There are distinct gender cultures, and they don’t always speak the same language– even if men and women share the same broader culture.

When my client New York Life wanted to recruit more female insurance agents, it started out by asking both male and female agents what they saw as the primary benefits of choosing an insurance career. As the first priority, both women and men said “money.” Men elucidated that as “the ability to earn a lot of money,” while women thought of it as “the ability to get paid what I’m worth.” In this example, both genders used the same word but with different meanings.

The second priority agents expressed was identified by men as “independence,” while women said “flexibility.” If you think about it, they’re really saying the same thing, but their word choice frames their meaning in a completely different context. This example is the mirror image of the one above– a case where different words were used to express the same meaning.

To create marketing communications that women will respond to, you have to be in close touch with women’s meanings and word choices. You can’t strain them through male perception and assume you’ll emerge with the right meaning. It’s not realistic to assume that what “makes sense” to men is going to resonate with women in the same way.

Are You an Advertising Bully?

Women might think you’re an advertising bully if you’ve ever pitted one group against another, even in a seemingly innocuous manner.

Are You an Advertising Bully?

Marketing to Women Approaches Must Avoid Put-Downs

Comparative scenarios with one party at a disadvantage or portrayed as inferior make women uncomfortable, and they react surprisingly strongly. Even indirect language can trigger this reaction.

When my client Wachovia was developing a campaign addressed to women business owners, one of the ads we tested included the statistic Women are starting businesses at twice the rate of men. Would you believe that not one woman, but several women, immediately rejected that language on the grounds that it was putting down men? We changed the statement to read Women are starting 70% of all new businesses, and it tested much more positively.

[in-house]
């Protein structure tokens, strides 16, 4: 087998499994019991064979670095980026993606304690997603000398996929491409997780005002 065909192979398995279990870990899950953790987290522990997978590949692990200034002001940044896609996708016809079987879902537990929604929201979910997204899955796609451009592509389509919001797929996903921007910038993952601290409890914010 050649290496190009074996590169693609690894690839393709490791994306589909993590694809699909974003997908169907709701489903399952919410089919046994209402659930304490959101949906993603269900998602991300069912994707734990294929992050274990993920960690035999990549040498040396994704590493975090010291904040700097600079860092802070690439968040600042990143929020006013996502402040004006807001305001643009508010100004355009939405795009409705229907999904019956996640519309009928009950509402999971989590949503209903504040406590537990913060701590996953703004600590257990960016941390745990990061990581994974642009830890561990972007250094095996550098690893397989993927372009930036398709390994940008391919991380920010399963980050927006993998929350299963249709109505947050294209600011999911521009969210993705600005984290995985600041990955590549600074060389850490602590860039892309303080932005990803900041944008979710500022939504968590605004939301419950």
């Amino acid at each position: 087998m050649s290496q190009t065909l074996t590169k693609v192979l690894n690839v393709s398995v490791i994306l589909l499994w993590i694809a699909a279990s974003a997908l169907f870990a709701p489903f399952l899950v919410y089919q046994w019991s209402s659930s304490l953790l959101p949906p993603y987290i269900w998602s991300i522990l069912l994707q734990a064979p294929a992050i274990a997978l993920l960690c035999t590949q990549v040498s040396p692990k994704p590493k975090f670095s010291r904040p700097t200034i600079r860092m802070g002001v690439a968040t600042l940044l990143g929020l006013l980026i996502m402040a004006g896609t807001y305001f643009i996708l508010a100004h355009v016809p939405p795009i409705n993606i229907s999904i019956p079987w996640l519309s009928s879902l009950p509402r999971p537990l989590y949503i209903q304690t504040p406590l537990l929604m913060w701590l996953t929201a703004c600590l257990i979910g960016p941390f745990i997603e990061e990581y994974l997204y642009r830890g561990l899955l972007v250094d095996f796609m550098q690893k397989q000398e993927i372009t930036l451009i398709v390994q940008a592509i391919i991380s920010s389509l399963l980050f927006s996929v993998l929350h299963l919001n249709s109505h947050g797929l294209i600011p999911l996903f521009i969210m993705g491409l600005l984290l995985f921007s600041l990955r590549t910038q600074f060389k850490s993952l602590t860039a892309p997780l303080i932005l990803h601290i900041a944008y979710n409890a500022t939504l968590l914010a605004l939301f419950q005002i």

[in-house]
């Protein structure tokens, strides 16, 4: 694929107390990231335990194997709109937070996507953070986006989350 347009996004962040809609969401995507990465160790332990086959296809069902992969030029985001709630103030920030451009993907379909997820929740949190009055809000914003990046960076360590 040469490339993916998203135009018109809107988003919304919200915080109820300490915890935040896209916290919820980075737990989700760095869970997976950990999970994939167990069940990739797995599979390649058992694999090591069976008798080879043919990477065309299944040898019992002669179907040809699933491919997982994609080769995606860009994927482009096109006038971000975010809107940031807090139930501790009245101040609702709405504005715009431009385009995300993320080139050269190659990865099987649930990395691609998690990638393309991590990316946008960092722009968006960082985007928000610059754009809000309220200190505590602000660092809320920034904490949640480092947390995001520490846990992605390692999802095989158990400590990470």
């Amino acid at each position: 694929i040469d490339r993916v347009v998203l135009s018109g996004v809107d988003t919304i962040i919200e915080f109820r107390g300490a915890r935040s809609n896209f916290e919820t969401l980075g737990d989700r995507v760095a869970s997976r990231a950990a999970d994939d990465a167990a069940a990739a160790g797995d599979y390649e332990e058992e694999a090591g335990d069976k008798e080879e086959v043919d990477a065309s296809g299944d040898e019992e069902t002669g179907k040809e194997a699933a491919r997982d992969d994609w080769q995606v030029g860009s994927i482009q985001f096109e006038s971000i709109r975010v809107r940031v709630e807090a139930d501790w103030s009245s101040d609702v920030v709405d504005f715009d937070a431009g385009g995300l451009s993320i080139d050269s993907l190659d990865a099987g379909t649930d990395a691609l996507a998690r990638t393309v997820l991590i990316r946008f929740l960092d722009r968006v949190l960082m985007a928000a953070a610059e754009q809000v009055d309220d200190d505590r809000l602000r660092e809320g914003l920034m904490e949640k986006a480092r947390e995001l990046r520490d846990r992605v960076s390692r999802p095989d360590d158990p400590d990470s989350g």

Similarly, when my Allstate client tested a copy claim that stated Women drivers have 15% fewer accidents than male drivers. To women drivers everywhere, we say THANK YOU, a number of women in focus groups saw that as male bashing, objecting, “That’s just as bad as they’ve always been about us.”

Women don’t like putting people down. With their peer group mindset, we’re all in this together. (For more detail, read “9 Key Differences Between Men and Women That Affect Your Marketing Approach“)

In marketing to women, no people put-downs are allowed. That means men, competitors, other women– anyone. While fact-based product superiority claims are probably OK, if they’re not too heavy-handed, user-based superiority claims are definitely not. Keep it positive or show self-deprecating “me too!” moments that are very relatable to your customers’ life experiences.

Banking Made Better: Marketing to Women Case Study

Banking Made Better: Marketing to Women Case StudyThis marketing to women case study first appeared in my book, Marketing to Women. I wanted to share it for two reasons:

  1. The marketing to women principles are still relevant and useful today.
  2. Direct marketing in the banking world has been revolutionized by the steps ACTON Marketing took. Slowly, most campaigns across the nation have evolved to use the insights we discovered.

Opportunity

“The Power of the Purse” also means the power of the credit card, the stock market, the checkbook, and all other financial instruments. Women are truly the financial services industry’s most important customers. From ACTON Marketing’s website, women are responsible for:

  • 80% of checks signed
  • 70% of branch visits
  • 51% of online bill payers
  • 85% read direct mail

Marketing Strategies